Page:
Reviews, Vol. 4.2, June 2010
Folded Word, 2010
Paperback, 85 pp., $12
Review by Cynthia Reeser
Paper House is Jessie Carty’s first full-length poetry collection. Here, Carty makes her début as a poet who proves an ability to distill a sometimes less-than-desirable upbringing in a controlled voice. It is this voice that allows the images it describes to form meaning in spite of things, and that gradually becomes evident as the driving force behind her collection. Carty’s imagery has a way of housing the unexpected and the poignant without—as might be expected of the subject matter alone—focusing on negativity. Carty deftly provides thematic and visual balance in her work, most notably through use of color.
Carty’s use of color finds its way into her work, not only in poems like the “Little” series (“Little Red,” “Little Yellow,” “Little Black,” “Little Grey”) and others like “The Red Voice,” but also through metaphor-rich poems like “An Experiment”:
in a glass
blue food coloring
from green to blue
Other pieces, like “June,” celebrate the joy and kiddie-pool reverie of “Each new beach float [that] smells like plastic” and the “hint of chlorine” from last year’s bathing suit. Not just the imagery, but the overall sensory level of “June” captures the reader with its immediacy, and then, like many other of Carty’s poems, takes a surprise turn at the end. At “June’s” conclusion, the color theme continues. A parent boiling a pot of crab claws offers some obscure, evocative wisdom: “As the pot quiets, you say, ‘Their shells turn red. They flake white on the inside.'”
Childhood is—despite its non-participatory fathers, destructive tornadoes, tragically painful events, and other moments of darkness—a celebration of life “As the Child Sees It” (hence, the vivid imagery and color) and of the first discovery of language, poetry, and story. The language itself, perhaps in reference to the persistent magic of such new findings, yields the unexpected, which erupt in the form of surprises in the imagery as well, as in “Little Grey,” a poem that takes the reader to the poet’s mother’s tombstone. A relative who maintains the grave once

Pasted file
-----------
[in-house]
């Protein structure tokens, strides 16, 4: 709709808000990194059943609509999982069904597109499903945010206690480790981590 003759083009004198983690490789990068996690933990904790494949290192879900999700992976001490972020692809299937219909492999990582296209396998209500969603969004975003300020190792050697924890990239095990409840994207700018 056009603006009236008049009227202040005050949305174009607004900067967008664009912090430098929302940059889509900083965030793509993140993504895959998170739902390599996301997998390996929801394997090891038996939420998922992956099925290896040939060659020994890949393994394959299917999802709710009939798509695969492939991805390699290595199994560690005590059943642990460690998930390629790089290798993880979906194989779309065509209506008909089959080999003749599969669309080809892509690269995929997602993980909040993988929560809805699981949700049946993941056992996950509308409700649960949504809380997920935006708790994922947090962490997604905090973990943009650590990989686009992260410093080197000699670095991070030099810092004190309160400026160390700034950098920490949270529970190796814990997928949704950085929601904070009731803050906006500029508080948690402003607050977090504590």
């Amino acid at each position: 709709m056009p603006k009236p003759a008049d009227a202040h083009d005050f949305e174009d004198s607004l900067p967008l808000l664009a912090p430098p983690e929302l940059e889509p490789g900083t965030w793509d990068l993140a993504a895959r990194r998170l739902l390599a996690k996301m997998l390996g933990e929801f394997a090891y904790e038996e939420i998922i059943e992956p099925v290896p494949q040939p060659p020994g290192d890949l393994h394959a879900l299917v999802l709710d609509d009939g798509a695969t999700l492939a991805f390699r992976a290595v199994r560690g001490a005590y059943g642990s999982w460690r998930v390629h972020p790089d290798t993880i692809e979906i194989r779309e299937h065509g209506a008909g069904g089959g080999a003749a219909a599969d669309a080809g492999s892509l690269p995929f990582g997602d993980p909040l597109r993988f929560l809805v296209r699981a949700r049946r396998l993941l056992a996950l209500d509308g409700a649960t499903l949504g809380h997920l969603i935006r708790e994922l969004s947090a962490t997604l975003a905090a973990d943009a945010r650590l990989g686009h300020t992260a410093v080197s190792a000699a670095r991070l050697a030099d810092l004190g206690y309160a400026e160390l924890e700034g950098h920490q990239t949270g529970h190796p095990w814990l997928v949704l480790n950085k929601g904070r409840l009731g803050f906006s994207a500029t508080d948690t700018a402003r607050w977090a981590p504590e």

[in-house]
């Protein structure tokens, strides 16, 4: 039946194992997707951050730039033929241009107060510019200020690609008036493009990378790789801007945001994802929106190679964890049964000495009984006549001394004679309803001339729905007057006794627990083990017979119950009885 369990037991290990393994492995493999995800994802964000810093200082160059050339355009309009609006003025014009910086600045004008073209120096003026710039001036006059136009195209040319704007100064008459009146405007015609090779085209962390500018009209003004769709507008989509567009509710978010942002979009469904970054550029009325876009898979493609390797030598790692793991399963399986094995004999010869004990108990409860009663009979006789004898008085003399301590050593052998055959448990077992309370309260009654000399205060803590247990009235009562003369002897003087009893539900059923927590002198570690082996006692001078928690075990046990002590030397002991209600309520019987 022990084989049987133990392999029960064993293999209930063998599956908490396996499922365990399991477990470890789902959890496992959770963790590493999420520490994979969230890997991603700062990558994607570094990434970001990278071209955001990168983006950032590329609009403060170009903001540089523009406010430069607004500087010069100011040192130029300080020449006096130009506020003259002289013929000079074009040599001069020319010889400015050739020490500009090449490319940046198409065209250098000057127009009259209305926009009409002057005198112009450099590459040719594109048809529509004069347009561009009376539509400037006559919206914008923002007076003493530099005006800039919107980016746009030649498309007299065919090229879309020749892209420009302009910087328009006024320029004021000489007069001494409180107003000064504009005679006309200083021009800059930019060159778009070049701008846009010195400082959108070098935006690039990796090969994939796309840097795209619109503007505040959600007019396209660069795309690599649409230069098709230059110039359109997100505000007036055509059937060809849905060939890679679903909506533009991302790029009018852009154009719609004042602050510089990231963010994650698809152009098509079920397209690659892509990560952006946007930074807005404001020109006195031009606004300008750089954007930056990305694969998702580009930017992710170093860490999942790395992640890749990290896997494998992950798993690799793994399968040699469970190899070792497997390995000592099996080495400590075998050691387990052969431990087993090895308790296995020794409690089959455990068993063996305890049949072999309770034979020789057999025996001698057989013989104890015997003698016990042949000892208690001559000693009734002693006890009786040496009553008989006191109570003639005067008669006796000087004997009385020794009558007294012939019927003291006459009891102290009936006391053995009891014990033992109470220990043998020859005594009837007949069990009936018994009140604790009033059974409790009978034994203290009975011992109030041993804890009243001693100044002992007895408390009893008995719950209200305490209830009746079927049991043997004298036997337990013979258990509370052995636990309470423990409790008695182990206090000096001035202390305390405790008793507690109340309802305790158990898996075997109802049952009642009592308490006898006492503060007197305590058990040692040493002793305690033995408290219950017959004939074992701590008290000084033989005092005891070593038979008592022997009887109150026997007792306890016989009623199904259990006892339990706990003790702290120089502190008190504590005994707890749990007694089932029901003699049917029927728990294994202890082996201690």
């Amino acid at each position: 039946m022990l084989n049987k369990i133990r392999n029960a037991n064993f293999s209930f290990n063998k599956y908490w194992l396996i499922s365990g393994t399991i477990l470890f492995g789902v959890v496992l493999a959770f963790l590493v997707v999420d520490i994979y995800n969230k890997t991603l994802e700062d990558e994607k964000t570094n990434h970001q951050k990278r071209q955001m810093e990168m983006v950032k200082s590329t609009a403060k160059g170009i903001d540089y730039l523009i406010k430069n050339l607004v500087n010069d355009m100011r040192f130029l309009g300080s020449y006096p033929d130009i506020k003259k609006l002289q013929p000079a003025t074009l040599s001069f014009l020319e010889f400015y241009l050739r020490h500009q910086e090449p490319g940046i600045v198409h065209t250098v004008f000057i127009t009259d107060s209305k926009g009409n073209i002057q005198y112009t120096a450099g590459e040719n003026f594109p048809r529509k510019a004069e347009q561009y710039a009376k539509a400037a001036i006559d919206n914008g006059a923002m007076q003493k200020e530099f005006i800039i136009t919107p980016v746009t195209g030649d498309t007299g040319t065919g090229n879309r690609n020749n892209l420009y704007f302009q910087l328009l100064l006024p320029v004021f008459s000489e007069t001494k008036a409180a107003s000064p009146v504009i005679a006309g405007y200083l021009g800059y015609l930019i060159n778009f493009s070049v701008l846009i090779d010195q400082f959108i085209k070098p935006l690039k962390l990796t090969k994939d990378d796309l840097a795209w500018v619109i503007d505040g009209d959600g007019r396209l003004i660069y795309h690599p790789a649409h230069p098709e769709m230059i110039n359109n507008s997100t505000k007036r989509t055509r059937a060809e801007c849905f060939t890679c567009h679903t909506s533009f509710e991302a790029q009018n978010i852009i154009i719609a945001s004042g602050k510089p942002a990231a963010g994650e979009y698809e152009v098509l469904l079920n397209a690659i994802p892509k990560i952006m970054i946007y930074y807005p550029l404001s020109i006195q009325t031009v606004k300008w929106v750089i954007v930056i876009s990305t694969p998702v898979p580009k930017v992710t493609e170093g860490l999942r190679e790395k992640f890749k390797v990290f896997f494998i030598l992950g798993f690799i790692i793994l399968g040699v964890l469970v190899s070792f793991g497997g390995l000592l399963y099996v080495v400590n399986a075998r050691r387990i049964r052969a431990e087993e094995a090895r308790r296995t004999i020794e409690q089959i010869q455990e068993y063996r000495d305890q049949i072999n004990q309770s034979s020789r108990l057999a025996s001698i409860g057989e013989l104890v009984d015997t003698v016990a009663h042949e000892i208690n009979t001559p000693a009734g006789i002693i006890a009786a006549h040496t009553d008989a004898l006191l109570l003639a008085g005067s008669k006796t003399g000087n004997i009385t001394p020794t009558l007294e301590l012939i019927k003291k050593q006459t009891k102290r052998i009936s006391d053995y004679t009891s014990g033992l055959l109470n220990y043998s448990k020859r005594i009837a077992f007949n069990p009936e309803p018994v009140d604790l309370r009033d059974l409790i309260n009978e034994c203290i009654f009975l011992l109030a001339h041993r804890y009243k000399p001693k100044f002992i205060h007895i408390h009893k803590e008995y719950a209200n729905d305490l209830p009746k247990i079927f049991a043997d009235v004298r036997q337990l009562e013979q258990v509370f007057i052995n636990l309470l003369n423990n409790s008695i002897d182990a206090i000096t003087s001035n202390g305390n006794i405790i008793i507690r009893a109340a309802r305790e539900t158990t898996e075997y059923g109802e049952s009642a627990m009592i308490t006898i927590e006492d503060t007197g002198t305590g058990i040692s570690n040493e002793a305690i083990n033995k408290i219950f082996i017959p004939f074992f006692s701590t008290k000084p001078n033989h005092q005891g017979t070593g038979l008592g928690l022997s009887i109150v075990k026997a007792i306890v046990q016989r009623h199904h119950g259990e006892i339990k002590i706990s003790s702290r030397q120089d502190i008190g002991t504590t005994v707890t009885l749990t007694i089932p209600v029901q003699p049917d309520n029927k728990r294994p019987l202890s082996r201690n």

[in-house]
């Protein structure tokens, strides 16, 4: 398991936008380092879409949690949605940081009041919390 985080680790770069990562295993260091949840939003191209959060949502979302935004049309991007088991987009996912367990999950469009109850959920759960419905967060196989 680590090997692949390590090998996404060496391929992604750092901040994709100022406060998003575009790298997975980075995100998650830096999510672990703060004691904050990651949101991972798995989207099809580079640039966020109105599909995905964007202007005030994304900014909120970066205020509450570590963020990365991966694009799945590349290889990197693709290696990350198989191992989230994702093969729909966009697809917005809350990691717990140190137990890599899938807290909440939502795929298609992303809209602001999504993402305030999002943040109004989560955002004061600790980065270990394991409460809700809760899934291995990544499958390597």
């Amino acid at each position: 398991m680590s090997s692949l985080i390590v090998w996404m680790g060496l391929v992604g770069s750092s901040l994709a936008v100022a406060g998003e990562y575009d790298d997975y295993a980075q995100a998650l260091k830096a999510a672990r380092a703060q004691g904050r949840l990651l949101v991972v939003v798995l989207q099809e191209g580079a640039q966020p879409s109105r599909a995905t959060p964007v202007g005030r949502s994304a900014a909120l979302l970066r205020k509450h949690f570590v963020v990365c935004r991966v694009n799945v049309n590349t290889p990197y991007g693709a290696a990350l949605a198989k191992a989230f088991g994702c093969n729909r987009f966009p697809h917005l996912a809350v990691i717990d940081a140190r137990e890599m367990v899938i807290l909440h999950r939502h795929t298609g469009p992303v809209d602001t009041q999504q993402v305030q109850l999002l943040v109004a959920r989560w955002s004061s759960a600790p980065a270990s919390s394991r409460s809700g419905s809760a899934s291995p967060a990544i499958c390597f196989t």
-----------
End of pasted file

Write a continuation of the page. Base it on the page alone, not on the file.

[…] sent us a picture
of the tombstone
maybe as a way to note
the crack in the marble
that she wasn’t there
Carty also proves herself a poet’s poet, with her sensitivity to line breaks (as seen above) and occasional use of enjambment. Her poetry does what it should, and the overall effect of this collection is of one designed to record a life and the memories that shaped it, for posterity; this poetry credits each scene and image with its own enduring elegy.
Carty’s work is sensitive, and forthright, and thoughtful, and often joyous. “Driving,” appropriately, has a rambling, playful rhythm; “Babysitter” has an enduring sweetness. And “Paper House,” the title piece, indicates the final step in a process of transformation that evokes the beginning of the story (the life described throughout) by evincing its present-ness, and by providing a snapshot of how far things have come in spite of its nod to the relative fragility of everything we believe is solid. Homes and mothers can be here one day, and the next day not, but that is no reason, the poet seems to tell us, not to enjoy them while they are here. “Paper House” calls up the present-day of the child we’ve vicariously watched grow up, and connotes a sense that Paper House is an evolution that has been a colorful process, a realistic one—sometimes light, sometimes dark, and sometimes filled with all the colors the eye can behold.